April is Earth Month, which is a time to raise awareness about the environmental issues impacting our planet due to the climate crisis. In that spirit, vegan cook Priyanka Naik is sharing her sustainable kitchen hacks that will not only help you reduce waste but also help you save money (a win-win!) — including creative (and tasty) ways to use fruit peels, skins and rinds, which are typically destined for the trash. (As they say, "One man's trash...")
1. Use mango peels to make an easy chutney.
Mangoes are a part of every Indian person’s DNA — I don’t make the rules. In India, it is customary to eat every part of the fruit/vegetable if it’s edible (aka the original zero-waste cooking). This chutney is commonly made in South India, eaten as a condiment with chapati and dosa, on sandwiches — literally anything! Our home is full mangoes during mango season, so this is how we use up all those delicious peels and turn them into something tasty. Any combination of spices will work in this chutney.
2. Turn banana peels into "pulled pork."
We all know we can make banana bread with ripe bananas, but what about the peels? During the pandemic, I wasn’t able to go on my usual compost runs to the farmers market, so I began doing research on what commonly discarded food scraps are safe to eat, and discovered that banana peels are among them (organic and thoroughly washed, of course!). And, using a fork to shred the banana peel, you can create an interesting texture that is similar to that of shredded chicken or pork. I have never eaten a pulled pork sandwich, but I imagine it tastes something like this. Either way, it's delicious — and cuts down on food waste.
3. Use watermelon rind to make pickles.
Watermelon has got to be one of my favorite fruits — it's so underrated. When I was young and traveled to India every summer, I was fascinated by all of the veggies, fruits and chilies being sun-dried in our gardens and on our rooftops, which would eventually be used to make chutneys, snack mixes and more.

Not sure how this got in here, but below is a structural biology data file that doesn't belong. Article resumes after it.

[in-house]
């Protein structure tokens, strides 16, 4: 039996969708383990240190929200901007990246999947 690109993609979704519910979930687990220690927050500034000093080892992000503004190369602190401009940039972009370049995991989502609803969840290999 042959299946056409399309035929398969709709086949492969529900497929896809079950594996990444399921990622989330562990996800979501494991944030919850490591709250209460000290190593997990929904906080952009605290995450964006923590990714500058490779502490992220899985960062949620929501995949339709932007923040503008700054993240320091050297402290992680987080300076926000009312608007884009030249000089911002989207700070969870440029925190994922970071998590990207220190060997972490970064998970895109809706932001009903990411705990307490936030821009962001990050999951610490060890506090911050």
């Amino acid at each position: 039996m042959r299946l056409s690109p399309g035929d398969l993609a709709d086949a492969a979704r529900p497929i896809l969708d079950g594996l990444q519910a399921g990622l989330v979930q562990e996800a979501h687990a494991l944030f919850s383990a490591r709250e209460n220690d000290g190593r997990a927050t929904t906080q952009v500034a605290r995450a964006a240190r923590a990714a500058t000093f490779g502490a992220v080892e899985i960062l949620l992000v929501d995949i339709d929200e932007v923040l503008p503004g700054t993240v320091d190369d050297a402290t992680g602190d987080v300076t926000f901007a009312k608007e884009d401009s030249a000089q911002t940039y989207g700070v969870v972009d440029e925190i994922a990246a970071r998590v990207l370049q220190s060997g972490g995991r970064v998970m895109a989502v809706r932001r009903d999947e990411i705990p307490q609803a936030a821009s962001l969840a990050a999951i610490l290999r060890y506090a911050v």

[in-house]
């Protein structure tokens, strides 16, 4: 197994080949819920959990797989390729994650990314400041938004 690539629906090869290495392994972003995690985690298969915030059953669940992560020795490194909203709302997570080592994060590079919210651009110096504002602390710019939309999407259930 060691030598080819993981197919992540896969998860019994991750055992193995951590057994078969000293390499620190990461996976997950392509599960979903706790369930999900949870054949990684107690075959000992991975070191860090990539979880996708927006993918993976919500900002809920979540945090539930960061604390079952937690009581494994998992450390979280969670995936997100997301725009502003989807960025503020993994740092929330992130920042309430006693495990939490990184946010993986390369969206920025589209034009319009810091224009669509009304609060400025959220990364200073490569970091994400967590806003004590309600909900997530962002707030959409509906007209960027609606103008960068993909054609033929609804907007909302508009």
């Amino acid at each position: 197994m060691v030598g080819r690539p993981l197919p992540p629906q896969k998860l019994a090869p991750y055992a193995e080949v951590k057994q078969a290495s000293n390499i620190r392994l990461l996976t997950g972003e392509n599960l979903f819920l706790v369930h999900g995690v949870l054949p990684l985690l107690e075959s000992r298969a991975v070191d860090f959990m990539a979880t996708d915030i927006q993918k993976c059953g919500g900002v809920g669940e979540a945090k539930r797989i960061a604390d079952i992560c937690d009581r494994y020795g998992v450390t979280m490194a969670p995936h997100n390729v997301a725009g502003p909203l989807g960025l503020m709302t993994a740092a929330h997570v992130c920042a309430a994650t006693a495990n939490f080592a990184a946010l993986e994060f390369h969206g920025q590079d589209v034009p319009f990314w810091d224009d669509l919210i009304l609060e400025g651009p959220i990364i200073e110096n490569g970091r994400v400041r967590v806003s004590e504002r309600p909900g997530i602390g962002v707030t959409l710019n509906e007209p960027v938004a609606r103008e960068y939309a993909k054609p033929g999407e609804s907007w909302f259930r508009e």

The one fruit that stood out to me was watermelon rind — something deemed inedible by so many. My mom told me it was being sun-dried to make pickles! She taught me when I was older how to make this pickle, and it is now a staple in my house.
4. Turn citrus peels into candies.
When I was little and we went shopping, we would always stop by the Godiva chocolate store to pick up a little treat. Something I would always get would be the dark chocolate-covered orange peels — sweet, slightly tangy and decadently chocolaty. I loved the combo, and as I started cooking more, I realized it was a great way to reduce waste. Thusm these candied peels were born — they are great for topping desserts and cocktails or even as a refreshing and sweet after-dinner bite.
Here's how to make 'em:
- Remove any flesh and white skin from the rinds of grapefruits, lemons, limes, oranges or any citrus fruit.
- Bring equal parts sugar and water to a boil, place the peels in and cook for about for 2 to 3 minutes, until slightly softened. Remove and place onto a parchment-lined tray.
- Dip into or sprinkle on granulated sugar, or cool completely and dip one end into dark chocolate.
5. Turn citrus peels into homemade cleaning solution.
As I began doing more research on how to minimize common household waste, one thing that kept coming up was homemade cleaning solutions. I was always thought these were difficult to make, but it literally only takes two ingredients! It's so easy and satisfying — plus, it'll make your house smell delightfully citrusy.
Here's how to make it:
- Fill up a large Mason jar with orange, lemon and/or lime peels. (You can mix and match the peels.)
- Pour in white vinegar to the top. Close tightly and place in a cool dark place for at least 2 weeks.
- Strain through a fine mesh sieve into a spouted bowl.
- Pour into a spray bottle and use as your cleaner!
6. Use pineapple peels to make tea.
Use the rinds as a reason to buy whole pineapple rather than presliced — you can make a tropical tea with them that can aid in digestion and reduce inflammation.
Place pineapple peels into water and bring to a boil for 4 to 5 minutes, then pour through a sieve into a mug.